# Errors?

#### Black.Wind

##### Chieftain
Corruption = (Total Trade * Distance * 3) / (10 * Govt)
Corruption is halved if a Courthouse or Palace is present.

Distance = City's distance from capital city. Under
Communism distance is always equal to 10 squares. With no palace,
distance is always equal to 32.

Govt = Government modifier; Despotism = 8; Anarchy = 12; Monarchy = 16;
Communism = 20; Republic = 24; Democracy = 0.
I take it "Democracy = 0" is a typo? (Because otherwise you will have to divide by 0).

a) How does the computer decide combat results?

The computer "pulls a piece of paper out of a hat" in the sense that there are as many bits of paper marked with "Attacker wins" in the hat as the attackers strength. Also there are as many pieces of paper marked with "Defender Wins" in the hat as the defenders strength. So in theory a trireme can defeat a battleship, but the odds are 12-1 against.
Perhaps this is indeed the case. But I rarely saw how the diplomat is infrequently, but still it turns out to repel the attack. How does this happen if there is Defense = 0?

Perhaps this is indeed the case. But I rarely saw how the diplomat is infrequently, but still it turns out to repel the attack. How does this happen if there is Defense = 0?
Because its defense isn't really zero. It's roughly 1/8. Check this thread:

Not sure about the corruption thing. Probably not zero. Here's what tupi found out about corruption calculation:

Because its defense isn't really zero. It's roughly 1/8. Check this thread:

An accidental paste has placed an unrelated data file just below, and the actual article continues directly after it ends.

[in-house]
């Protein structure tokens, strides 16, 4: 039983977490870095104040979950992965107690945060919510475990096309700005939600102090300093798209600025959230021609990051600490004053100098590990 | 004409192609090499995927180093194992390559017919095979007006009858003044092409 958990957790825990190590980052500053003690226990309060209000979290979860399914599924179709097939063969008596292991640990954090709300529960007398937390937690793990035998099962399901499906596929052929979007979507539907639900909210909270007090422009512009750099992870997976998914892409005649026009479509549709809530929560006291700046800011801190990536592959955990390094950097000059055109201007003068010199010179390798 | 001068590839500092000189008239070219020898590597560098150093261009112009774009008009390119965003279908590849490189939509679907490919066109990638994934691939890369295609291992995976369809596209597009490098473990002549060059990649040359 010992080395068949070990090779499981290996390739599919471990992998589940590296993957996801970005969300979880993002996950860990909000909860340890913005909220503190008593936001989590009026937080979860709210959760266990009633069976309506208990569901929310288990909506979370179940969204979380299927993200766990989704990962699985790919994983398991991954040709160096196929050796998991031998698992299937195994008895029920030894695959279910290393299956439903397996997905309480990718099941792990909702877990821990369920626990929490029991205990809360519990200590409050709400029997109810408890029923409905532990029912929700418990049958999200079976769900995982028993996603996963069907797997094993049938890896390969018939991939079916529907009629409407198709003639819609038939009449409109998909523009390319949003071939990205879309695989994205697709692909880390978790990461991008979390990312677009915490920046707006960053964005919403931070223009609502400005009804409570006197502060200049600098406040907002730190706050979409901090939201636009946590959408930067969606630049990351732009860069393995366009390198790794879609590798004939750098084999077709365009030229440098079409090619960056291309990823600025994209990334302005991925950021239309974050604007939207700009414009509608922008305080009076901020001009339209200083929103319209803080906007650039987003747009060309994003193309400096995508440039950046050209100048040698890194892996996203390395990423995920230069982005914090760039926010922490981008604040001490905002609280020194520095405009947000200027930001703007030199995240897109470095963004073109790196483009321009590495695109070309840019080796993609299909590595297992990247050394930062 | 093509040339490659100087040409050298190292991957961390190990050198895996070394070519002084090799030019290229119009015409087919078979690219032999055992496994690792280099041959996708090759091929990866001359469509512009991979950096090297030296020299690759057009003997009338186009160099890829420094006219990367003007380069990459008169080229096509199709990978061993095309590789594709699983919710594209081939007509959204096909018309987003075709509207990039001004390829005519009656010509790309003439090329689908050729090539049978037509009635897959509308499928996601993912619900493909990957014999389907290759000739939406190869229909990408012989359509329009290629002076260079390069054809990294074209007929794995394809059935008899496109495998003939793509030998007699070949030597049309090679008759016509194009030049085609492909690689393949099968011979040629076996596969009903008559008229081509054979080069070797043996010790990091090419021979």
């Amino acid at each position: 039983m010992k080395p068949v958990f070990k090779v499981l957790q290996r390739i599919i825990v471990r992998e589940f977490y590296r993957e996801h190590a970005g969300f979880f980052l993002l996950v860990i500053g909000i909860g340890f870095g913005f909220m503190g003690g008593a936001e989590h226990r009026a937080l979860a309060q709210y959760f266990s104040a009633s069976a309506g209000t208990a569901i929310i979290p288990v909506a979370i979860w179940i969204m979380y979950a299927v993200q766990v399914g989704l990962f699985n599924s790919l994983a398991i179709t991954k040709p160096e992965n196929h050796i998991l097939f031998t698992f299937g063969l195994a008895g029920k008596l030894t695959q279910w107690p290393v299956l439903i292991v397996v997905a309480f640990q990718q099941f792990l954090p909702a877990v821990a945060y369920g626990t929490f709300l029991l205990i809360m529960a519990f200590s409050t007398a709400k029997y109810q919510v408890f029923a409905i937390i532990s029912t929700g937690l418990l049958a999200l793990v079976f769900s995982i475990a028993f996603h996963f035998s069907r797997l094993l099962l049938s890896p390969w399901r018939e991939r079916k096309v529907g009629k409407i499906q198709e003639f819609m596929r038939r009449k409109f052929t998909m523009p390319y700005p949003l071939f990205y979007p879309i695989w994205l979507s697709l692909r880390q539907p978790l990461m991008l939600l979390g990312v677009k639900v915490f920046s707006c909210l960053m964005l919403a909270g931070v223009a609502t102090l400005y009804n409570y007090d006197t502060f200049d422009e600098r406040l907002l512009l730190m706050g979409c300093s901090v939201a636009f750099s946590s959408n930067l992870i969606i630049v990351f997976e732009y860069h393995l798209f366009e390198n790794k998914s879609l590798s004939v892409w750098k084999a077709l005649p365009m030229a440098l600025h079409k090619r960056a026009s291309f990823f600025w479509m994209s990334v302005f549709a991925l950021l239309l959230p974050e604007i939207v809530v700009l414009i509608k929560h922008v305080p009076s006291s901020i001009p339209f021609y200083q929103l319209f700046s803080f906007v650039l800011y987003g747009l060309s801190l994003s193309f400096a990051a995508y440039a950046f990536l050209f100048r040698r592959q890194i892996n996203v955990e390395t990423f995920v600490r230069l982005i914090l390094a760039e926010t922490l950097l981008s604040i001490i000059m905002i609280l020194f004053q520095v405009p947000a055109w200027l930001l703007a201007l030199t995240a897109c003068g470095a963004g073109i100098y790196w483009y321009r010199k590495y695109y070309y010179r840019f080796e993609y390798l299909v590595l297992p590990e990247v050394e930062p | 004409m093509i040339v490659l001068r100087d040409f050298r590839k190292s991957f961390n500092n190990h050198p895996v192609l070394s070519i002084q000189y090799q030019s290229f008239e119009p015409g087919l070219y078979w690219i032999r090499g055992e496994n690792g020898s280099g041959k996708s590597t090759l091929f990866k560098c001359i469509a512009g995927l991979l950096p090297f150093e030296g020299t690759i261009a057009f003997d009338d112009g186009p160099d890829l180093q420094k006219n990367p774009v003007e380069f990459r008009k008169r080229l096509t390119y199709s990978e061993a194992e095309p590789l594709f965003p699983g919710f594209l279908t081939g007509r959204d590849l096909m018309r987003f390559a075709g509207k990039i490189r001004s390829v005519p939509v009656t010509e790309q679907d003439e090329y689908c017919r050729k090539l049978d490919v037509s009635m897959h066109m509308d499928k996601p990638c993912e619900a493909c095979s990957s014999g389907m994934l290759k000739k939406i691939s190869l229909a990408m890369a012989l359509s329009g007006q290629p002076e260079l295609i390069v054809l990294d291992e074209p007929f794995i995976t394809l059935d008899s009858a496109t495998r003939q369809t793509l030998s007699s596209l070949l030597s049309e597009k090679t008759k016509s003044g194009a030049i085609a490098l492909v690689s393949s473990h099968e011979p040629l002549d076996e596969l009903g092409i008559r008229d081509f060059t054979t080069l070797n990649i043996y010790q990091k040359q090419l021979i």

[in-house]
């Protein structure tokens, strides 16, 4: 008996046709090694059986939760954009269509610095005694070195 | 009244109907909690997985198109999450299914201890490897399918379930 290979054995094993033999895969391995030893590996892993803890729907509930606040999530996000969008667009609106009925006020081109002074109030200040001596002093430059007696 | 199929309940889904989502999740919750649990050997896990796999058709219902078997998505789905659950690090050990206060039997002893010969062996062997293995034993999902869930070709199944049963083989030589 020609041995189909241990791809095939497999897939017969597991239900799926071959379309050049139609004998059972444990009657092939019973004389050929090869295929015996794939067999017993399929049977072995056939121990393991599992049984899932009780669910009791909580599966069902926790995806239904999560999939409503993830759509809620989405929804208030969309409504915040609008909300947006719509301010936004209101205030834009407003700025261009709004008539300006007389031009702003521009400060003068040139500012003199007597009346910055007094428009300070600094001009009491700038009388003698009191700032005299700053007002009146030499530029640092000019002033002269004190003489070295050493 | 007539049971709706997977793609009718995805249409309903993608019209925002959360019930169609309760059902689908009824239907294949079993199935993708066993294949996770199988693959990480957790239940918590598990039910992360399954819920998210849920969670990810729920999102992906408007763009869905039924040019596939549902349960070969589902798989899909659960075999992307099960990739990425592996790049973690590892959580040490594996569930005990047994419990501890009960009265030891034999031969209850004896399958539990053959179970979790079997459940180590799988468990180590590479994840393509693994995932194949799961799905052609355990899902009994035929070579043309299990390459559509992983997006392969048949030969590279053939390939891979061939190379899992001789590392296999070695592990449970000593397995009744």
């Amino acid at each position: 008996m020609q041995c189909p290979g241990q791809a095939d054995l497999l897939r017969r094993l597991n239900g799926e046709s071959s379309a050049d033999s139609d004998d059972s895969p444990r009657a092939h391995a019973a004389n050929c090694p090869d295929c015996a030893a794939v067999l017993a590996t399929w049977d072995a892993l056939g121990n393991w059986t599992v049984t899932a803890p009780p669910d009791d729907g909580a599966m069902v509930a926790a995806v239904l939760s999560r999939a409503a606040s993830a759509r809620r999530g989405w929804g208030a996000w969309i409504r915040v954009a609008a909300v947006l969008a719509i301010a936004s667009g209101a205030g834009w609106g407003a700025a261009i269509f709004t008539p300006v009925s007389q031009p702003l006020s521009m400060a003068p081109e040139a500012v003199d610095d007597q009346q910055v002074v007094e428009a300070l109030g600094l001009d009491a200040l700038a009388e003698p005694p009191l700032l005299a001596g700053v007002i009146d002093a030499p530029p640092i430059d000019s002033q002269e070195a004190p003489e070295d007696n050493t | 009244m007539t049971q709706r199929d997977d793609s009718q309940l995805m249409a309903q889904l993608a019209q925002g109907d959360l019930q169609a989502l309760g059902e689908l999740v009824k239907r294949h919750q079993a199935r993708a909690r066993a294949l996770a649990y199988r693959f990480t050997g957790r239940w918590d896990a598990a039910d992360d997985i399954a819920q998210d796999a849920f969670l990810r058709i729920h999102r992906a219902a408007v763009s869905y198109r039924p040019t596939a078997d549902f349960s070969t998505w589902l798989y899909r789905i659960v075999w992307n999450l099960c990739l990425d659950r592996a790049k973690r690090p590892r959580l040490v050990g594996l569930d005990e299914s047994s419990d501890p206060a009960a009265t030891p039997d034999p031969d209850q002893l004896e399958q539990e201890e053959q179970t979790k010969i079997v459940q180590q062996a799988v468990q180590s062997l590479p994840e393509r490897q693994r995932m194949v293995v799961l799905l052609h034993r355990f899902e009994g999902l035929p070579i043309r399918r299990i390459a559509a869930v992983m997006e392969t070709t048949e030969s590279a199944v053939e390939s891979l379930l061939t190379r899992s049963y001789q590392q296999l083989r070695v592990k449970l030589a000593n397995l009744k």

It seems to be written about diplomats there, only this:
Since an attacker rolling a zero will always lose, it's possible to lose any attacking unit even to a Diplomat.
But I was talking about a situation where a diplomat successfully repels an attack.

Tell me, is this really the name of the Russian cities in the game? I'm just playing the Russian version and I don't know how things are in the original game. As a Russian person, I am confused by the names of cities numbered 8, 10 and 16. Besides, Wikipedia confirms my doubts:

#8: https://en.wikipedia.org/wiki/Tbilisi (Tbilisi)
#10: https://en.wikipedia.org/wiki/Yakutsk (only one letter "S")
#16: https://en.wikipedia.org/wiki/Astrakhan (Astrakhan)

By the way, I wonder what Novograd is? In the Russian version, it was replaced by Novgorod. Was that what he meant? Or was the Ukrainian city of Zviahel meant? The Russian version of Wikipedia says that it used to be called Новоград-Волынский (Novograd-Volynskyi). However, in the English version of Wikipedia, this name is written as "Novohrad-Volynskyi".

Spoiler :

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#8 is wrong in the game too, the other two are spelled correctly there, just typos in the wiki. Civ has a few other spelling errors like this and also, being made in '91, there are many anachronisms like Peking (today Beijing), Canton (Guangzhou), Bombay (Mumbai), etc.

By the way, I wonder what Novograd is? In the Russian version, it was replaced by Novgorod. Was that what he meant? Or was the Ukrainian city of Zviahel meant? The Russian version of Wikipedia says that it used to be called Новоград-Волынский (Novograd-Volynskyi). However, in the English version of Wikipedia, this name is written as "Novohrad-Volynskyi".

If I had to bet, I'd bet on Novgorod with a typo, but I can't really be sure. The Russian 'g' spelling of Novohrad was probably more popular in English at the time than the Ukrainian 'h' one, so it could be either.

If I had to bet, I'd bet on Novgorod with a typo, but I can't really be sure. The Russian 'g' spelling of Novohrad was probably more popular in English at the time than the Ukrainian 'h' one, so it could be either.